Santi Urbano e Lorenzo a Prima Porta is the dedication of two churches with a postal address at Vicolo di Primo Porta 6 in the Prima Porta suburban zone. The main entrance is at Via della Villa di Livia 103. There is a small 17th century edifice, and a replacement modern parish and titular church adjacent. Pictures of the churches at Wikimedia Commons are here.
The locality is at the ninth milestone on the Via Flaminia, and here an ancient aqueduct supplying the Villa of Livia nearby crossed the road on an archway. In the Middle Ages the road was heavily used by pilgrims travelling overland to Rome especially through the Brenner Pass, and this structure was mistaken for a gate marking the suburban limits of the city. Hence the name Prima Porta was given to it, which subsequently became the name of the locality.
The old church was first certainly recorded as belonging to a pilgrim hospice on the site in 1243, but seems to have been the same as one recorded in the locality in 1109 which was dedicated to St Lawrence. The hospice was attached to Santa Maria in Via Lata, which owned property in the vicinity. The edifice fell into decay when the hospice was abandoned, perhaps as a result of the Sack of Rome in 1527.
In 1629 the little church was made parochial, with responsibility for a wide rural area around the Via Flaminia (much of which remains undeveloped). So, in 1631 the ruins were rebuilt and dedicated to SS Urban and Lawrence -Pope St Urban was the patron of Pope Urban VIII. The parish initially belonged to the diocese of Rome, but was transferred to the diocese of Porto Santa Rufina.
The church reverted to the diocese of Rome in 1945, and was then administered by diocesan clergy. It became inadequate with the growth of suburban development and so a new church was built in 1971, the architect being Giorgio Pacini. In the process, the old church was extended and is now the ferial (weekday) chapel.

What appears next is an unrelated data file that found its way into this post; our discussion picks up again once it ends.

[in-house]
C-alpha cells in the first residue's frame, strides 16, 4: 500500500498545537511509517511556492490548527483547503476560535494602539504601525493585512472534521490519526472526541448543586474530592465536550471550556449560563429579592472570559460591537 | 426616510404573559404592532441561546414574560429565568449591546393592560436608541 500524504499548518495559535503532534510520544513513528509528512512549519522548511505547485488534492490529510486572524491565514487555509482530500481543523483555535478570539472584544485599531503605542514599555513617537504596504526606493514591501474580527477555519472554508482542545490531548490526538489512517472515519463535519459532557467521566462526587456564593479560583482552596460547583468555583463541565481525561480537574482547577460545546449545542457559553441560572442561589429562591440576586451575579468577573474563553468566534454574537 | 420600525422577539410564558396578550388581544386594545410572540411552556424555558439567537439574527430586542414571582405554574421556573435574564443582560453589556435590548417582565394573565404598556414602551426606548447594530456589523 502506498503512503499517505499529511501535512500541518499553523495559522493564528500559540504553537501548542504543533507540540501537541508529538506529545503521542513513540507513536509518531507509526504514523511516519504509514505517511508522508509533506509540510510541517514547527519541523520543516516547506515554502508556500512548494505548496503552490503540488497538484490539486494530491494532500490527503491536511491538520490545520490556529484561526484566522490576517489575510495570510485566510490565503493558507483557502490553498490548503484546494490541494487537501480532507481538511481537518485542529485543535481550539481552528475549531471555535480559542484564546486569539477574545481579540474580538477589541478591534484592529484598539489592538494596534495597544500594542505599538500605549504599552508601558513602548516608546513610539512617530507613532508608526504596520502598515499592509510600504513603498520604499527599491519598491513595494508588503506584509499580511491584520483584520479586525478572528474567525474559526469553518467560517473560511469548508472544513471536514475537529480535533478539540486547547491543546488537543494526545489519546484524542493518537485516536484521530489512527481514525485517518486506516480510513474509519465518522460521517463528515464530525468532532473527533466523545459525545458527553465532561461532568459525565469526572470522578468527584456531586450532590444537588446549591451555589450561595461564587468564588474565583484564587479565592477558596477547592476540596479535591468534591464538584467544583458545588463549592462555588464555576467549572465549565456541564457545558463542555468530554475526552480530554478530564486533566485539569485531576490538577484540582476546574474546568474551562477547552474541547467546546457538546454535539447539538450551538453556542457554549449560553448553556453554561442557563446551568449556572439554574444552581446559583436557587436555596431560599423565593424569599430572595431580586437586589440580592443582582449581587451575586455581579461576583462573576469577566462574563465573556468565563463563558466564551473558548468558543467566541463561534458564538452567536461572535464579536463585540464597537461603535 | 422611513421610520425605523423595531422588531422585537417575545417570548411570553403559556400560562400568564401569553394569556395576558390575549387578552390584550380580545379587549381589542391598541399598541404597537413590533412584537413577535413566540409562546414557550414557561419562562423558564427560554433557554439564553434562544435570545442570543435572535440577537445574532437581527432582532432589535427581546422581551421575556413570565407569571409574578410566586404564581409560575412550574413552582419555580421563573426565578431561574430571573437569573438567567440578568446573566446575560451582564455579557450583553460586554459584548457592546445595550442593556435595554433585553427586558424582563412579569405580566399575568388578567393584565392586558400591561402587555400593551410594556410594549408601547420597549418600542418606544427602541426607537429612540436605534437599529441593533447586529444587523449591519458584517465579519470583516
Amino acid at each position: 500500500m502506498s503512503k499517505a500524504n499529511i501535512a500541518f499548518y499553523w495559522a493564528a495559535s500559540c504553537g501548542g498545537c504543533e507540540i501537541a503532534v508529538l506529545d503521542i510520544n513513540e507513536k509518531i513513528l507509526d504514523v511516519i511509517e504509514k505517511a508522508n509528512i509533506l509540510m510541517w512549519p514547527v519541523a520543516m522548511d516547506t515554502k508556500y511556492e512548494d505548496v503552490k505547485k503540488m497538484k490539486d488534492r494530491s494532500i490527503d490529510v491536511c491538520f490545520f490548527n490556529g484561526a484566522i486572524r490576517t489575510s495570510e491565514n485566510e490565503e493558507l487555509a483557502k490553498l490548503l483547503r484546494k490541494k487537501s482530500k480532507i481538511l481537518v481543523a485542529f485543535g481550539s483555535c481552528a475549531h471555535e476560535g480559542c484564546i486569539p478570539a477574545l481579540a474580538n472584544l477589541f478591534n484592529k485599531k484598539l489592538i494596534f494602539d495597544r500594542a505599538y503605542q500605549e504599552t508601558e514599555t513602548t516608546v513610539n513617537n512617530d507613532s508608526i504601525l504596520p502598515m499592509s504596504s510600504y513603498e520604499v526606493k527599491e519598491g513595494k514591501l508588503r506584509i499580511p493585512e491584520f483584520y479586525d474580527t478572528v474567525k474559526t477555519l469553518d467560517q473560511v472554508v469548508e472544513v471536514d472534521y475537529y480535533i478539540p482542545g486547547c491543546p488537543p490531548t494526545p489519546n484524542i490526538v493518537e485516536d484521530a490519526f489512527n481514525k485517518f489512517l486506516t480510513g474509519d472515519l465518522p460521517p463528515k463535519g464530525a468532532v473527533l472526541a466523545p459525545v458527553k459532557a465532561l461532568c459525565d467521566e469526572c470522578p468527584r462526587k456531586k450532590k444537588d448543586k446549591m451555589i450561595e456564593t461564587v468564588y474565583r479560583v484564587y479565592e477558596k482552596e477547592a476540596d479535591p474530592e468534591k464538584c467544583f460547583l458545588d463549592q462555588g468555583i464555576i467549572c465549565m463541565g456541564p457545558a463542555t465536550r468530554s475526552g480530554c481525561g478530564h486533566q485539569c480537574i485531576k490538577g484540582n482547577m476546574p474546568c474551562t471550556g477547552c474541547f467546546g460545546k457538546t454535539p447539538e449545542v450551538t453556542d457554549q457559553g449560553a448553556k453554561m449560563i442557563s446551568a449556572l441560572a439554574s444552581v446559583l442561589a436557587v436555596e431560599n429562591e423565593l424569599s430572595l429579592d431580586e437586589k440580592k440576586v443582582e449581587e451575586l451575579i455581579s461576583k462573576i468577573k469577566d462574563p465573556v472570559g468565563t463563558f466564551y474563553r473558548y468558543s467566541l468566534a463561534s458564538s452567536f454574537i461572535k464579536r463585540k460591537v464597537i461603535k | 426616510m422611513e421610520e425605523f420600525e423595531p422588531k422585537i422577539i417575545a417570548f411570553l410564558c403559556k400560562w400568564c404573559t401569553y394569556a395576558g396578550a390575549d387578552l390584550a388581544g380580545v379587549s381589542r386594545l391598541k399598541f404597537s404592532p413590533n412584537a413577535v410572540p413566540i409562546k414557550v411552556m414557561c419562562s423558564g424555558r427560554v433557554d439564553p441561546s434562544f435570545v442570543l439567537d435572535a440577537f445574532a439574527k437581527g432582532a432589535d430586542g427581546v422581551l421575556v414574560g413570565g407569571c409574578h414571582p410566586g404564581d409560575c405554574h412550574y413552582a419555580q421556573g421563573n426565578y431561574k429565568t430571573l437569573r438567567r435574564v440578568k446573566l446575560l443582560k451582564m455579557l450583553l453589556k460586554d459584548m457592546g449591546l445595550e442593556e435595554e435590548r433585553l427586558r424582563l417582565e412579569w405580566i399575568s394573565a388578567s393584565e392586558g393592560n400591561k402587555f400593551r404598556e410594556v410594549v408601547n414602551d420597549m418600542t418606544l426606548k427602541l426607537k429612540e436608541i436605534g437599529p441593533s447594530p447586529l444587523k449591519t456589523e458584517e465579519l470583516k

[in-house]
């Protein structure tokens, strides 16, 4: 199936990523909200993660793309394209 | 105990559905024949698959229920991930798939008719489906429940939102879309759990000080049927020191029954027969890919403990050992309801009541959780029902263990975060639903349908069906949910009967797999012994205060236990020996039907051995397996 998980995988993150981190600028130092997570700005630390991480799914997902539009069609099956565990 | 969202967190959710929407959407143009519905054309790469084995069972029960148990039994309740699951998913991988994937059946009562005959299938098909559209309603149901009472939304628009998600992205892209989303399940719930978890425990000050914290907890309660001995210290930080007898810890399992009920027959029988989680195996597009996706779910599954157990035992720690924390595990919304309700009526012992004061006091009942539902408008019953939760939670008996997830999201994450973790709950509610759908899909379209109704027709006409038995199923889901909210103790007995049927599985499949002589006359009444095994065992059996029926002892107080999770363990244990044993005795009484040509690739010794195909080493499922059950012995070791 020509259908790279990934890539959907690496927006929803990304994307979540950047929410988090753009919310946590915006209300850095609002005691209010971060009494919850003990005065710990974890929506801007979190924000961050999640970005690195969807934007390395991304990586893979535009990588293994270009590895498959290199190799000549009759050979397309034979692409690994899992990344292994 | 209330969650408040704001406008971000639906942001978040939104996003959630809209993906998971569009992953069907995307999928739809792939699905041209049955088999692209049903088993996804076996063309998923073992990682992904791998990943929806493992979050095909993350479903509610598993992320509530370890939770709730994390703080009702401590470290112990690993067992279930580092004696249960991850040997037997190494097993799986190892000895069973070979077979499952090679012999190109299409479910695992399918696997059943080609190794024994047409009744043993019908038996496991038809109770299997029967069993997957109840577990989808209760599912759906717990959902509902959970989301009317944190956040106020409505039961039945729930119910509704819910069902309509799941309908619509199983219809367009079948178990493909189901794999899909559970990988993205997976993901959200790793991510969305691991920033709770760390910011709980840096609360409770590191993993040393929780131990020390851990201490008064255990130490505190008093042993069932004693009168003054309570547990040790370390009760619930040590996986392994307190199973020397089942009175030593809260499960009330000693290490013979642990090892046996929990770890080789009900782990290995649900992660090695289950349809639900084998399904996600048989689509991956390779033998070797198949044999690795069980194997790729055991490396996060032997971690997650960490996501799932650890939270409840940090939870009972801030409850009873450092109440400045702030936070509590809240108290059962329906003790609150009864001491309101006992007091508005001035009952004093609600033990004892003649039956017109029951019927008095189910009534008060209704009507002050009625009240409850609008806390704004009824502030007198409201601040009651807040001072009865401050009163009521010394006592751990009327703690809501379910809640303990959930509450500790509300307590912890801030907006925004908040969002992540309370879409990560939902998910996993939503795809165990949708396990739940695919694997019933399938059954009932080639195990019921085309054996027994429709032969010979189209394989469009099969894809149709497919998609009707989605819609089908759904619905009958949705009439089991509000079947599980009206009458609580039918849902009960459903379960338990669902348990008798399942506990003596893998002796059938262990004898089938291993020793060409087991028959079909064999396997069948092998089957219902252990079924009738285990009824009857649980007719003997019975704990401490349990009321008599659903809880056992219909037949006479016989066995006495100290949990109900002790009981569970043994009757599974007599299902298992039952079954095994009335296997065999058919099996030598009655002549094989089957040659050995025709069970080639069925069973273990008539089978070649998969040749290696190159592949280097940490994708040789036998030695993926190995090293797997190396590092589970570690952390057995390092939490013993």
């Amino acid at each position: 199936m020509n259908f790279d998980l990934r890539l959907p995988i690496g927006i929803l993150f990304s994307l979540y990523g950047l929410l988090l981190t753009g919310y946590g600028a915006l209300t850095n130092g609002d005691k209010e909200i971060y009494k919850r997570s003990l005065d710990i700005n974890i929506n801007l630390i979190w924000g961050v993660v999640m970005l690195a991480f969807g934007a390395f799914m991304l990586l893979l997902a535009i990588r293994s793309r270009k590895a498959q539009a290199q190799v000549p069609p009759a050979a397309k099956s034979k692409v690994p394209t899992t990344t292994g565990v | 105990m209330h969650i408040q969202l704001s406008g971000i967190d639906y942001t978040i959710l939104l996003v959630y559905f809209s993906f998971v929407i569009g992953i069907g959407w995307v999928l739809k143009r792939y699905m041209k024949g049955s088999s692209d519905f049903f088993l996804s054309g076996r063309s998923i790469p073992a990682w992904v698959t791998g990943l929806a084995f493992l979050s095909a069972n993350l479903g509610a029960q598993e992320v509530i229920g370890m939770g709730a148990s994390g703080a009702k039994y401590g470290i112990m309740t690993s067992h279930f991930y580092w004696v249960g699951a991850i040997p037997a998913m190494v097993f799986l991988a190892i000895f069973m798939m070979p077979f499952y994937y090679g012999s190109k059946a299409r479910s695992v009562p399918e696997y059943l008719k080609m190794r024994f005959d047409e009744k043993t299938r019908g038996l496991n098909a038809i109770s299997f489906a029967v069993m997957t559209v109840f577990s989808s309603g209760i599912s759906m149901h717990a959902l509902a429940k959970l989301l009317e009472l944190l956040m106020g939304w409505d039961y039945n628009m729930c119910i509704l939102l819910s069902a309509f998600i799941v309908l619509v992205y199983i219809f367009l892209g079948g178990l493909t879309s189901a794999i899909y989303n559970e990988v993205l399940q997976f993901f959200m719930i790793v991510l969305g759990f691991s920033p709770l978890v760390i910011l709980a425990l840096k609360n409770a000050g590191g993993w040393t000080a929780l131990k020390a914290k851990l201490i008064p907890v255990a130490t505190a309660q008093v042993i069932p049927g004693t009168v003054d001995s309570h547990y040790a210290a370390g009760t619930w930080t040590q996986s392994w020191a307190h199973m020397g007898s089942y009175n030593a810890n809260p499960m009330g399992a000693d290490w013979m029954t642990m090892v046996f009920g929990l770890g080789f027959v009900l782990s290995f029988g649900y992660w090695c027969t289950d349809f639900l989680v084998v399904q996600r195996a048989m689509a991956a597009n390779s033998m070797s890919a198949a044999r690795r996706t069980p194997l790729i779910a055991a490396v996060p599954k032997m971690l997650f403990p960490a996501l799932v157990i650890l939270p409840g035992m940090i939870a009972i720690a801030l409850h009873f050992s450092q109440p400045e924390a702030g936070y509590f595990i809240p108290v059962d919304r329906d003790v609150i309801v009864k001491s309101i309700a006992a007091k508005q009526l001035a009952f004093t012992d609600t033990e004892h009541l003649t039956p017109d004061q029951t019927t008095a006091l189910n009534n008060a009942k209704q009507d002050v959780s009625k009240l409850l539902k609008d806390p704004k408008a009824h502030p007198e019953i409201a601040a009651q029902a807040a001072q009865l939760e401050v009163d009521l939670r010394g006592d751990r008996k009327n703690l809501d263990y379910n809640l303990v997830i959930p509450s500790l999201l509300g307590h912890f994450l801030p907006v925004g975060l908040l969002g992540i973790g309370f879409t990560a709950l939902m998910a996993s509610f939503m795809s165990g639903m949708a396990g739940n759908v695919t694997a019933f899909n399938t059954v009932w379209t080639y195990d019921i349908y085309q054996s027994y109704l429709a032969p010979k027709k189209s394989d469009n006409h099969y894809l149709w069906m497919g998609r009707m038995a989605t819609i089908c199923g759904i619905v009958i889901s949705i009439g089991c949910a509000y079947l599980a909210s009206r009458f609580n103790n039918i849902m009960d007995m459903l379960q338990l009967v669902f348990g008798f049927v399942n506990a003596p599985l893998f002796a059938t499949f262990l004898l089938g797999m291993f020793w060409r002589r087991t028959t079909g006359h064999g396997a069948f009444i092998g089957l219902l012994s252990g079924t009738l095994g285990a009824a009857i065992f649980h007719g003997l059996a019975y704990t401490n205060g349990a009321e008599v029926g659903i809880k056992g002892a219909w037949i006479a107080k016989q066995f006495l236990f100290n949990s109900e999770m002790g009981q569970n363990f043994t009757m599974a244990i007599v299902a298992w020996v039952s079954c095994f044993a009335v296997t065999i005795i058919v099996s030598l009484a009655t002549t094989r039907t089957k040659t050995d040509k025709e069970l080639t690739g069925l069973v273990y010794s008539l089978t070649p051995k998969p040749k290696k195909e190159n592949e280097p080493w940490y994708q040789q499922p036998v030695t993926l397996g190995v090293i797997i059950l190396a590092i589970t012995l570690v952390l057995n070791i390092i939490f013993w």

The parish with its new church was first administered by the Oblati Figli della Madonna del Divino Amore, a local Roman clerical congregation based at the Santuario della Madonna del Divino Amore. However, in 2005 they were replaced by the Order of the Monks of St Paul the First Hermit. This marks the return of the Order to a church in Rome, after it lost San Paolo Primo Eremita.
The old Via Flaminia is here now called the Via della Villa di Livia.
The church was made a titular diaconate in 1995. The present incumbent, Gilberto Agustoni, is a cardinal priest pro hac vice.
The old church had a small floor area but is quite a high building, because it has a second storey that used to be the priest's house. It is attached to a brick pier of the ancient Roman arch. This pier is well preserved, and shows the springing of the arch that used to cross the road. Its matching pier was removed when the road was widened.
The church has a simple Classical façade in yellow with white architectural details, which is attached to the side of the original edifice (the major axis of which used to be parallel to the street).
The doorway has a molded marble Baroque doorcase and a segmental pediment above it, which is flanked by two tablets bearing long dedicatory inscriptions. Above is a string course, supporting three large rectangular windows. The middle one has a projecting stone lintel. The façade is crowned by a triangular pediment, and there is a little bellcote perched on the gabled roofline to the left.
There is a modern U-shaped extension in white concrete round the back, added when the new church adjacent was built. This extension involved rotating the major axis of the church by ninety degrees.